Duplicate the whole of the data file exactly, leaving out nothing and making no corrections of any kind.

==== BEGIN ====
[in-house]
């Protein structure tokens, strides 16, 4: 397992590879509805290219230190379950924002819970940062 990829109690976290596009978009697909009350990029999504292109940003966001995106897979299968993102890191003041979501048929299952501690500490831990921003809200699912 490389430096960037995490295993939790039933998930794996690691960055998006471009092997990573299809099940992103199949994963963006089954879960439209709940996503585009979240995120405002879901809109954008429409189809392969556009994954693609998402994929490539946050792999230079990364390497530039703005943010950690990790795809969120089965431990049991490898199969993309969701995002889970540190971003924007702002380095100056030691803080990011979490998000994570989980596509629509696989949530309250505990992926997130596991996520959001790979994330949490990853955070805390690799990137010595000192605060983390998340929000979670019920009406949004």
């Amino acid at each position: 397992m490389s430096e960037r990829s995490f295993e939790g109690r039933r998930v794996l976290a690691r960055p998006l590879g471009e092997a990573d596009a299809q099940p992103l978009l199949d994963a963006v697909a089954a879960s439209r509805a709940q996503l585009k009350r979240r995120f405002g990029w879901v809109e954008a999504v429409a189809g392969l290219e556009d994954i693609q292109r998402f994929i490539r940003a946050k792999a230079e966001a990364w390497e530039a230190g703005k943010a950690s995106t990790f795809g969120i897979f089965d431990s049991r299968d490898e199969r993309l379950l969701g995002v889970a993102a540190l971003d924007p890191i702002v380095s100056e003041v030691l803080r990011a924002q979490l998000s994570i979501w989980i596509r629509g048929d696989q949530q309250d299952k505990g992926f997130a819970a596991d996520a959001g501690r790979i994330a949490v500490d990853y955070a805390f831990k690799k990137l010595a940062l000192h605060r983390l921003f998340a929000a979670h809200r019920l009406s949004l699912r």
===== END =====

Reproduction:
[in-house]
């Protein structure tokens, strides 16, 4: 397992590879509805290219230190379950924002819970940062 990829109690976290596009978009697909009350990029999504292109940003966001995106897979299968993102890191003041979501048929299952501690500490831990921003809200699912 490389430096960037995490295993939790039933998930794996690691960055998006471009092997990573299809099940992103199949994963963006089954879960439209709940996503585009979240995120405002879901809109954008429409189809392969556009994954693609998402994929490539946050792999230079990364390497530039703005943010950690990790795809969120089965431990049991490898199969993309969701995002889970540190971003924007702002380095100056030691803080990011979490998000994570989980596509629509696989949530309250505990992926997130596991996520959001790979994330949490990853955070805390690799990137010595000192605060983390998340929000979670019920009406949004």
């Amino acid at each position: 397992m490389s430096e960037r990829s995490f295993e939790g109690r039933r998930v794996l976290a690691r960055p998006l590879g471009e092997a990573d596009a299809q099940p992103l978009l199949d994963a963006v697909a089954a879960s439209r509805a709940q996503l585009k009350r979240r995120f405002g990029w879901v809109e954008a999504v429409a189809g392969l290219e556009d994954i693609q292109r998402f994929i490539r940003a946050k792999a230079e966001a990364w390497e530039a230190g703005k943010a950690s995106t990790f795809g969120i897979f089965d431990s049991r299968d490898e199969r993309l379950l969701g995002v889970a993102a540190l971003d924007p890191i702002v380095s100056e003041v030691l803080r990011a924002q979490l998000s994570i979501w989980i596509r629509g048929d696989q949530q309250d299952k505990g992926f997130a819970a596991d996520a959001g501690r790979i994330a949490v500490d990853y955070a805390f831990k690799k990137l010595a940062l000192h605060r983390l921003f998340a929000a979670h809200r019920l009406s949004l699912r």